With all of the turmoil in the financial sector, and the government selectively rolling up its sleeves to help some and not others, could Sirius XM Radio
I'm joking. Sort of.
The Fed has bailed out Freddie and Fannie, and provided a financial backstop to seal the deal on Bear Stearns. Its rationale, of course, is that implications of these financial institutions' collapse would be too dire to stomach. Sirius XM is no Bear Stearns, but it certainly does have plenty of outsiders depending on it -- namely, the automotive industry.
Beleaguered automakers like Ford
One can also argue that the government owes a little help to Sirius XM. The FCC inexplicably held up the two radio rivals' merger for a year and a half. Had this deal been completed last summer -- as it should have -- Sirius XM would have had two years of synergy-squeezing goodness before it bumped up against next year's three hefty debt refinancing hurdles. The company would have been cash flow-positive this year, instead of having to point to 2009 for the full-year milestone, and creditors would have been more receptive
So will the Fed bail out satellite radio? No. Will Sirius XM survive? That's the bigger question.
Mel battles back
With shares of Sirius XM in freefall, plunging more than 40% since the merger was completed in late July, CEO Mel Karmazin is out to soothe rattled investors. He spoke at an investor conference last week and was interviewed for this morning's Wall Street Journal.
The article provides interesting insights into the company's strategies. We all know about the "Best of Both" and discounted plans that will be offered next month, but did you know that the company is considering activating dormant receivers with select programming?
That's news to me, and I have to say I like it. Churn has held up surprisingly well, but there's clearly a growing number of ex-satellite radio subscribers out there. In XM's final quarterly report as a stand-alone company, it explained that 53% of its new car buyers keep paying for satellite radio after their free trials run out. That's nice, but what about the other 47% who now find themselves with a costly dashboard ornament?
Pumping a sliver of programming into these dormant receivers would be a huge promotional tool. As long as the content is worth tuning into, it may persuade more former users to sign back up. Rotating musical offerings or proprietary talk content may do the trick to hook consumers. Taking a page out of the premium-cable playbook, where movie channels like HBO and Showtime often have free preview weekends, maybe the better plan would be to free up all of the network's programming on the first weekend of every month. That would be a more thorough attack strategy than simply offering traffic-weather channels and a commercial-free music channel or two, which may not jibe with the tastes of the car owner.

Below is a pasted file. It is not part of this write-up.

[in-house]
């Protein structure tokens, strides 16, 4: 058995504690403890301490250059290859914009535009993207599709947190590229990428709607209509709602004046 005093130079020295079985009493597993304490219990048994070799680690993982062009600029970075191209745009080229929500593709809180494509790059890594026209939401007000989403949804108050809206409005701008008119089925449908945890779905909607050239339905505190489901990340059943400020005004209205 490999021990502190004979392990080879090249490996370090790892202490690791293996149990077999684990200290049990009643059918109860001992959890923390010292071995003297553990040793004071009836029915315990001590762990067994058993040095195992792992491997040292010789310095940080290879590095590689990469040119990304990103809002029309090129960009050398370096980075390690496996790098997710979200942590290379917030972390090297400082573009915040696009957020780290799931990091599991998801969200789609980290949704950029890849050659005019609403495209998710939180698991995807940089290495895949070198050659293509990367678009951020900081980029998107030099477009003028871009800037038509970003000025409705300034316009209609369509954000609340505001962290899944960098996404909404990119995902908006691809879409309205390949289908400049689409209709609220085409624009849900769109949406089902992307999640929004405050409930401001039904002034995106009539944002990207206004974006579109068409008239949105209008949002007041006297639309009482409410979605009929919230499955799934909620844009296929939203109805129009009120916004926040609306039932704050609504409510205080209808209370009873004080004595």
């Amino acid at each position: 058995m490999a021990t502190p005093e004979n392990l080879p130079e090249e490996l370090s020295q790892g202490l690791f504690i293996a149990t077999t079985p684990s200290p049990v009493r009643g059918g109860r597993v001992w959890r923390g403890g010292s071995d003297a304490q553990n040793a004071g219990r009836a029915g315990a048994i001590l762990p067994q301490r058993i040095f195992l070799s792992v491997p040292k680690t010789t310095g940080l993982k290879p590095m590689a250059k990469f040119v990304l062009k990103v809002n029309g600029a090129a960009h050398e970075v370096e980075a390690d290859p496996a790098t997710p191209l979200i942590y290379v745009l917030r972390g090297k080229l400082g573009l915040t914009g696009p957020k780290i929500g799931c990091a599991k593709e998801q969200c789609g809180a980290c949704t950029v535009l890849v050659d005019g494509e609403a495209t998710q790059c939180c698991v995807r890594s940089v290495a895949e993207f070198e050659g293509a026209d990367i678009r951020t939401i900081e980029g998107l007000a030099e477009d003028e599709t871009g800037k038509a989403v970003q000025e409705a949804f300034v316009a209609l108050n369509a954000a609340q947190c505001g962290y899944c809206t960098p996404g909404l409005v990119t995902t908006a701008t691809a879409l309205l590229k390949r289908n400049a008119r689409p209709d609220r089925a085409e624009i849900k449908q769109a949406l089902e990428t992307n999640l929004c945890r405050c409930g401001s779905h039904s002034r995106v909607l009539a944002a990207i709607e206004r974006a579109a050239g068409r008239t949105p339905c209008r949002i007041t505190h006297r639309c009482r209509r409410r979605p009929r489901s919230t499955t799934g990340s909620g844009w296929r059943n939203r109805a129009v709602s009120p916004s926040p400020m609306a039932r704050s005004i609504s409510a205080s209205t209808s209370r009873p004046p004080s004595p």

No bailout for you
Sirius XM will look a lot better if it delivers on its 2009 goals. 21.5 million subs may not sound like heady growth, but it is growth. Delivering $2.7 billion in revenue, offset by just $2.4 billion in cash operating expenses, would make the company's model sustainable ... if it can clear its impending debt hurdles.
Karmazin also told the Journal that he would love to take the company private, though he admits that it would be a hard sell until the company turns its financials around. The rub for Karmazin is that if the company does prove viable, its share price will be a lot higher in the future. The stock is marked down because of its attendant uncertainty. Once a few clouds clear, Sirius XM shares should begin ticking higher.
Sirius XM is the real deal. Sure, the whopping 88% compounded annual growth rate in subscriber rolls that the combined company has amassed over the past five years will slow at this point. New receivers hitting retailers like Best Buy
The key to its survival lies in generating enough incremental revenue -- and keeping costs in check -- to really cash in on the strengths this merger promises to bring.
Why worry about a Fed bailout that will never come, when it's so much easier to bail oneself out? Sirius XM has the subscriber power and the product to do it. Now its balance sheet must live up to its part of the bargain.
Further programming notes on Sirius XM:
Longtime Fool contributor Rick Munarriz is such a big satellite radio fan that he subscribes to both XM and Sirius. He does not own shares in any of the companies in this story. He is also a member of the Rule Breakers analytical team, seeking out the next great growth stock early in its defiance. The Fool has a disclosure policy.